The notion that the death penalty is a crime deterrent has been discredited, according to decisions by the U.S. Supreme Court and other courts. The courts openly acknowledge that the death penalty is racially biased.
Former California Sen. John Burton assisted in creating the California Commission of the Fair Administration of Justice in August 2004. The commission concluded that the California death penalty system is dysfunctional and that a death sentence really amounts to life in prison. Since 1977, only seven prisoners serving life without parole have left prison – only because they were judged innocent.
COSTS 10 TIMES MORE
About 87 percent of first-degree murderers are eligible for the death penalty, according to the commission’s final report.
It typically takes three to five years to bring a death penalty case to trial, costing 10 times more than an ordinary murder case. Only 20 percent of death penalty cases filed result in a judgment of death. The State Public Defenders Office reports that appellate courts overturn 72 percent of those verdicts.
The victim’s family are frequently the determining factor in whether prosecutors seek the death penalty.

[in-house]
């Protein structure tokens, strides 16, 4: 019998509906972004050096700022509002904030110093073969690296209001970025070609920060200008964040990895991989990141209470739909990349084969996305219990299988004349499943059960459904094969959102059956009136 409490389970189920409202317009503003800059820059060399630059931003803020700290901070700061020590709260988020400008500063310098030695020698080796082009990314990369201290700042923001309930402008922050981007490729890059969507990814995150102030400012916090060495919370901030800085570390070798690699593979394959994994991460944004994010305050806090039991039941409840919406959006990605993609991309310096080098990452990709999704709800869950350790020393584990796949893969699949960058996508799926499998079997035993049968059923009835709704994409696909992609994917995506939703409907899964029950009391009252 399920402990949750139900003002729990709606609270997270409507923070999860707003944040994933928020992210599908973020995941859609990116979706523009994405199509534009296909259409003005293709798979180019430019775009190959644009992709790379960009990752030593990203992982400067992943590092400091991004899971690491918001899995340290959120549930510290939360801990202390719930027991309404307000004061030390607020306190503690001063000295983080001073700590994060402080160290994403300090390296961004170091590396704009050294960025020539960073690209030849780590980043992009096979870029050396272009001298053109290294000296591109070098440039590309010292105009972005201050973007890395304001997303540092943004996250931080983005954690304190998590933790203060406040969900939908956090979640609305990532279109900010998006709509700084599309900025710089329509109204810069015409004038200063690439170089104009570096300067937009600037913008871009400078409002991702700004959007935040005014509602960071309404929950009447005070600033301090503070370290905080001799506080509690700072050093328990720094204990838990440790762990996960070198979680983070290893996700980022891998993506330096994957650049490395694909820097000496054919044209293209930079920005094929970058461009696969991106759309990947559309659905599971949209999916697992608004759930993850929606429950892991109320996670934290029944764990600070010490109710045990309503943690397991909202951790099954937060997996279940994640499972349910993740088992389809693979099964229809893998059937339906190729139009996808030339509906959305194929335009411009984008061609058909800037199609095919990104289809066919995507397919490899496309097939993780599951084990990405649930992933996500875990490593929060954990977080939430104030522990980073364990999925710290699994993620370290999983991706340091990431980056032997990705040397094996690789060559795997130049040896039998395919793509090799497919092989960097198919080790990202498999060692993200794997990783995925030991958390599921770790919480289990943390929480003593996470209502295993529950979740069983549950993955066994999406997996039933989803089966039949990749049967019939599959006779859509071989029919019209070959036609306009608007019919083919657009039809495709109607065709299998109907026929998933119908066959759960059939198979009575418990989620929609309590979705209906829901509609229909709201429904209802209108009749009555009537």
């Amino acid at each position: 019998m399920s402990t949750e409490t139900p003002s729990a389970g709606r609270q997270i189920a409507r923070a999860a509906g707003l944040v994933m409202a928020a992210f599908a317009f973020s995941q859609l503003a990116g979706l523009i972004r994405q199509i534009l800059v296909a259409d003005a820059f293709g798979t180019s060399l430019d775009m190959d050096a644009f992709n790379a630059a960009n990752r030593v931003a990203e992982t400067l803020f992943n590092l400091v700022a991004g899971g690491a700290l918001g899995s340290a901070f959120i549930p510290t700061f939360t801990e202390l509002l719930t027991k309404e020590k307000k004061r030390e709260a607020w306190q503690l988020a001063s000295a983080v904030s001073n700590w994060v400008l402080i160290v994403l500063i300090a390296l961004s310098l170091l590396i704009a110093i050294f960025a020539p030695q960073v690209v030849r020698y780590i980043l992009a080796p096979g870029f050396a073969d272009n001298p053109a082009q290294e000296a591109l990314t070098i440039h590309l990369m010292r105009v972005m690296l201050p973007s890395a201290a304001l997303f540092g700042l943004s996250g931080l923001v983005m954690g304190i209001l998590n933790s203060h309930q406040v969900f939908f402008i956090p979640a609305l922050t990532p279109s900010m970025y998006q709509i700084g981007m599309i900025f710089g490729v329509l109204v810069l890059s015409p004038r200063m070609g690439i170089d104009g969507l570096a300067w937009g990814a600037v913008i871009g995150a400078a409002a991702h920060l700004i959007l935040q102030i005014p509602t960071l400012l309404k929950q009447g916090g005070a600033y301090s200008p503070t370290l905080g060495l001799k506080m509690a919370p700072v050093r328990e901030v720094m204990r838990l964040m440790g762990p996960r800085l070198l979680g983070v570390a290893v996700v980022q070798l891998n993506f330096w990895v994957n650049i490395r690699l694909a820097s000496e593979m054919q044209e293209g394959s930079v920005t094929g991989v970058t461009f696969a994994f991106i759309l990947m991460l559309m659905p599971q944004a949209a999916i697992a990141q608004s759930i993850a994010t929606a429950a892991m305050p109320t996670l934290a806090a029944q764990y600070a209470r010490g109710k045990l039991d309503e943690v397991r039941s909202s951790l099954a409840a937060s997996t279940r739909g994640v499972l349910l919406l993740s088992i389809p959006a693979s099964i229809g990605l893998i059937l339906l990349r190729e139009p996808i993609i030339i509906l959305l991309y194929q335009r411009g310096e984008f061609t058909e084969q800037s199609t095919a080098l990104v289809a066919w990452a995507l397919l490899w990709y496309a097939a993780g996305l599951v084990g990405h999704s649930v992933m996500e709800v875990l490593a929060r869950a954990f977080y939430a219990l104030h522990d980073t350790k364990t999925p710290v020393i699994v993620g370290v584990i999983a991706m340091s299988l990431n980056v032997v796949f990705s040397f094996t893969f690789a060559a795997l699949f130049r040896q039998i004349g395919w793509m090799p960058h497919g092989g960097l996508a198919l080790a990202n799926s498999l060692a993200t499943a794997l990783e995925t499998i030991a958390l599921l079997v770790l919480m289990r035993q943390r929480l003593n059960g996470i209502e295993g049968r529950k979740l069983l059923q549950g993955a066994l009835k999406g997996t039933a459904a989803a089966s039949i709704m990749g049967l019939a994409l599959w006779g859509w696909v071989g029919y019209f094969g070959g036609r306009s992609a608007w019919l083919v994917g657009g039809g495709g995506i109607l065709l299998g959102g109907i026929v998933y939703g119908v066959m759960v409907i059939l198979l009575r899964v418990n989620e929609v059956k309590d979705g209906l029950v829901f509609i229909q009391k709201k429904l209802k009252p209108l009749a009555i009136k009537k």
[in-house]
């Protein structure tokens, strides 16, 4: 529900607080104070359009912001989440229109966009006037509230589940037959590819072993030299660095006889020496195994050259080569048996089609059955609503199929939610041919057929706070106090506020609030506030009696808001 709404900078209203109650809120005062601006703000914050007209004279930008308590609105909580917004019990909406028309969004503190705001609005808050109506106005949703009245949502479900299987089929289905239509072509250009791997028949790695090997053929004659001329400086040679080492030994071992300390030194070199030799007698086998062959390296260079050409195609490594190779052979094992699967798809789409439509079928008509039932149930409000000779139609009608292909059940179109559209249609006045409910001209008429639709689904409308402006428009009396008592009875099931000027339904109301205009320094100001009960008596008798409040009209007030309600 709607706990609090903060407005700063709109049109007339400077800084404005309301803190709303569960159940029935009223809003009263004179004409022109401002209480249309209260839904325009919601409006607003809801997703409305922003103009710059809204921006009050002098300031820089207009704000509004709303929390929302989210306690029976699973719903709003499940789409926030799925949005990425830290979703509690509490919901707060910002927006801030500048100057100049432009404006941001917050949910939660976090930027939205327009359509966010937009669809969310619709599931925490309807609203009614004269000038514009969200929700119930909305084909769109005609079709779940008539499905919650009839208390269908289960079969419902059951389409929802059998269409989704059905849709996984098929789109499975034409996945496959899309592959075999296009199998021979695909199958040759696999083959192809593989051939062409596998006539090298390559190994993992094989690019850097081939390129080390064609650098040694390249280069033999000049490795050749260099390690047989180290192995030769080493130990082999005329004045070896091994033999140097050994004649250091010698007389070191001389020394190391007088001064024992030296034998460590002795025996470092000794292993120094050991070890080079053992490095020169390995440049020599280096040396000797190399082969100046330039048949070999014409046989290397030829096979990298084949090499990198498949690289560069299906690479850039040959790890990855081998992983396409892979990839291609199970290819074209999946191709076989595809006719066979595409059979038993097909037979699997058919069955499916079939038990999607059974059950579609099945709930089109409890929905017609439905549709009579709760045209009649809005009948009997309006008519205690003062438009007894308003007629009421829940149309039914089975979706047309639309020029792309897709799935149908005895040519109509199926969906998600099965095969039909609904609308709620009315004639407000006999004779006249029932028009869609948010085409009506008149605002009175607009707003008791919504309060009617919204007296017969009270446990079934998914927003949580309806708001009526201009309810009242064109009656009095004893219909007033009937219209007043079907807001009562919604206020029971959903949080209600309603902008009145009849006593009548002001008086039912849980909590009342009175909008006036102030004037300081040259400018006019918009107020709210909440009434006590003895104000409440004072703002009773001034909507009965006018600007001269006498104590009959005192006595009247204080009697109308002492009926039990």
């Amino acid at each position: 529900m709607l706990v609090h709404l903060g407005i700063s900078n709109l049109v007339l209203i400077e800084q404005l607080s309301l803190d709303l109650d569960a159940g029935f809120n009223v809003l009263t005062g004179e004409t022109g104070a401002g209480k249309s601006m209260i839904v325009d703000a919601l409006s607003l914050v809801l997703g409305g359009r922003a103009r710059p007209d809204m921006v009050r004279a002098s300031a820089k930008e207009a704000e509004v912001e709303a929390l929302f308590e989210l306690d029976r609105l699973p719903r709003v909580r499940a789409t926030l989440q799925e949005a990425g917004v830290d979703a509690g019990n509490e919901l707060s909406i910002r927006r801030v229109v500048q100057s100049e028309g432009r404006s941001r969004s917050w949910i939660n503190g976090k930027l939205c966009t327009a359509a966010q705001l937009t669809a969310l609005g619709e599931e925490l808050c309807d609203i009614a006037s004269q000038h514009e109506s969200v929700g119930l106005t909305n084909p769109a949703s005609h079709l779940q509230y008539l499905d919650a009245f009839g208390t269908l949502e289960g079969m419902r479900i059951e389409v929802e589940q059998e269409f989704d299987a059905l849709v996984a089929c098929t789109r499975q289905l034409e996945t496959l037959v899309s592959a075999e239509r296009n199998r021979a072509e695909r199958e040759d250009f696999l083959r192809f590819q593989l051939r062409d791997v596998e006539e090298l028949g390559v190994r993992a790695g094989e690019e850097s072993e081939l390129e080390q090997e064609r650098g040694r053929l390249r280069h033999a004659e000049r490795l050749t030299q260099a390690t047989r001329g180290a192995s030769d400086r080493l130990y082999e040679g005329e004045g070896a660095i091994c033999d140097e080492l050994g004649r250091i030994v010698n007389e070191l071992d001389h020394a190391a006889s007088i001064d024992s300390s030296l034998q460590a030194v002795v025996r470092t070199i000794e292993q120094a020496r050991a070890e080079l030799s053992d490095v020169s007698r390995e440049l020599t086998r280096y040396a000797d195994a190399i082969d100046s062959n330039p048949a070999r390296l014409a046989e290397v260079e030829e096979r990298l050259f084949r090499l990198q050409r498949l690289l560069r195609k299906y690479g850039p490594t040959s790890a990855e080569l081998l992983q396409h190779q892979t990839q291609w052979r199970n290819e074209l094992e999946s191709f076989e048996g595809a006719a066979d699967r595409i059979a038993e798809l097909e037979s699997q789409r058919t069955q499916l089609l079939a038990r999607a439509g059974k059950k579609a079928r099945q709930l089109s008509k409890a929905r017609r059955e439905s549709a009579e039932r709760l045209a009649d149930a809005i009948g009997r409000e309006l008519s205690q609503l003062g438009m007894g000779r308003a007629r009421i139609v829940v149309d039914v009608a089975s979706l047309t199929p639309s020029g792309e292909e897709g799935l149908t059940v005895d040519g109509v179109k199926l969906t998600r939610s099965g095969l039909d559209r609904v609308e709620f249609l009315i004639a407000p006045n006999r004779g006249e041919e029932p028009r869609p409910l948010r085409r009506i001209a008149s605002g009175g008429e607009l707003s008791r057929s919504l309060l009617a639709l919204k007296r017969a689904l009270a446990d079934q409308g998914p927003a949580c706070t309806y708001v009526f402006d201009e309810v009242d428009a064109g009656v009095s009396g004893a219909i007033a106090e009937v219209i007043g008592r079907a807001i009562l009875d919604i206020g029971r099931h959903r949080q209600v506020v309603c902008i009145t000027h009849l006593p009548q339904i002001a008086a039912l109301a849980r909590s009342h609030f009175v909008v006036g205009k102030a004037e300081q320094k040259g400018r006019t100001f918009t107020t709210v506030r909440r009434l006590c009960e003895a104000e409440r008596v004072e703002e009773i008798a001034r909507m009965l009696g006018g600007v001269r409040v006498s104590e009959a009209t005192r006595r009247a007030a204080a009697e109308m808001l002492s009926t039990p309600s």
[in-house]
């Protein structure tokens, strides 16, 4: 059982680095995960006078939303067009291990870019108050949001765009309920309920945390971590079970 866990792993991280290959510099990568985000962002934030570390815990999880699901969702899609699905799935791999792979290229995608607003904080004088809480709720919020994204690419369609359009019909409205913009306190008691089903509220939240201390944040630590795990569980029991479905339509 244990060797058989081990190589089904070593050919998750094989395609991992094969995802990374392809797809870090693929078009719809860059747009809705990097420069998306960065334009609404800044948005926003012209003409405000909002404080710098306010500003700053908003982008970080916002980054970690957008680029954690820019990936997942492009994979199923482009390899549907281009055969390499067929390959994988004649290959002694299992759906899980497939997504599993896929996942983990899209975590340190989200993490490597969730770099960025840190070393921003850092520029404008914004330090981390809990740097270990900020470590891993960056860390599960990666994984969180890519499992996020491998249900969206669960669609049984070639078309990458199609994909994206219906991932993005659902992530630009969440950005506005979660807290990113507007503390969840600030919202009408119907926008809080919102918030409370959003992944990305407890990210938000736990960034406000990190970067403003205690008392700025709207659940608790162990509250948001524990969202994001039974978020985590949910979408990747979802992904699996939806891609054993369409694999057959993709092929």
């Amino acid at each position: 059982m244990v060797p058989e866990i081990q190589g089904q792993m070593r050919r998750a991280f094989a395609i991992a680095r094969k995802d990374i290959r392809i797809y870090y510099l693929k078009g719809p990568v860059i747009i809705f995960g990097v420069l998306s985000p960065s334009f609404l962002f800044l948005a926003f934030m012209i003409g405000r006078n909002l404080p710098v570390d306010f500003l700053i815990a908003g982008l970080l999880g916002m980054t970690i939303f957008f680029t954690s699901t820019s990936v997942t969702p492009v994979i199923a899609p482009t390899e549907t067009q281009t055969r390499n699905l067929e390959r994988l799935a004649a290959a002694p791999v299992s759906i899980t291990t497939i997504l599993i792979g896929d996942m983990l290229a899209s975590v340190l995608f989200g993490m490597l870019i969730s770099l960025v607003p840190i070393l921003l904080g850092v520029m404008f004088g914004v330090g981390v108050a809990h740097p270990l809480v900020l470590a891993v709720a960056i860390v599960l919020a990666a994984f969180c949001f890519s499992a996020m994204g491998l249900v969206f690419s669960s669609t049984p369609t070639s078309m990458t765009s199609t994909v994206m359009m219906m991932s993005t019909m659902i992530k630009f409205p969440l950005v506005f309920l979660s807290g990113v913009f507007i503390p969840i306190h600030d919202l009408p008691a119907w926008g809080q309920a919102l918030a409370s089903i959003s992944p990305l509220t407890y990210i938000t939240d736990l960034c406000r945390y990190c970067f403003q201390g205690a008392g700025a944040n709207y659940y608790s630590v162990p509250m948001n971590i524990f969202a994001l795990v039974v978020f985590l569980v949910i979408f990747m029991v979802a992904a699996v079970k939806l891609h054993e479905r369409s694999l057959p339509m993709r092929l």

Executions have been on hold in California since early 2006, when U.S. District Judge Jeremy Fogel ruled that the lethal injection method utilized by the prison may be cruel and unusual punishment. Although state prison officials won approval of a newly revised lethal injection procedure in early August, it brought a new lawsuit making the resumption of executions unclear.
The Field Poll has been measuring public opinion toward the death penalty for over 50 years. In each measure, there has been significantly greater support than opposition to the death penalty, although the size of the pluralities in favor has varied. In the period 1956-1971, supporters outnumbered opponents by margins ranging from 12 to 24 percentage points. Support for the death penalty expanded greatly in the late 1970s and continued throughout the decades of the 1980s and 1990s to where supporters outnumbered opponents by margins of five or six to one.
The Field Poll conducted in July found that 70 percent of California voters support the death penalty as a punishment for first-degree murder. However, if given a choice on what punishment to impose for first-degree murder, 41 percent chose the death penalty, while 42 percent chose life in prison without the possibility of parole.
The lowest percentage in favor of the death penalty was in 1957 with 49 percent in favor, 29 percent opposed and 22 percent had no opinion.
A dramatic shift in opinion began in 1960 when there was a 12 percent change from 22 percent of Californians who had no opinion. Those who had no opinion split evenly between in favor and opposed. This “taking sides” corresponds with the beginning of extreme political polarization in California regarding the death penalty.
The widest margin of disagreement in the poll was in 1985 and 1986 with only two and three percent having no opinion, respectively. During that period, 83 percent of Californians supported the death penalty while 15 and 14 percent opposed it, respectively.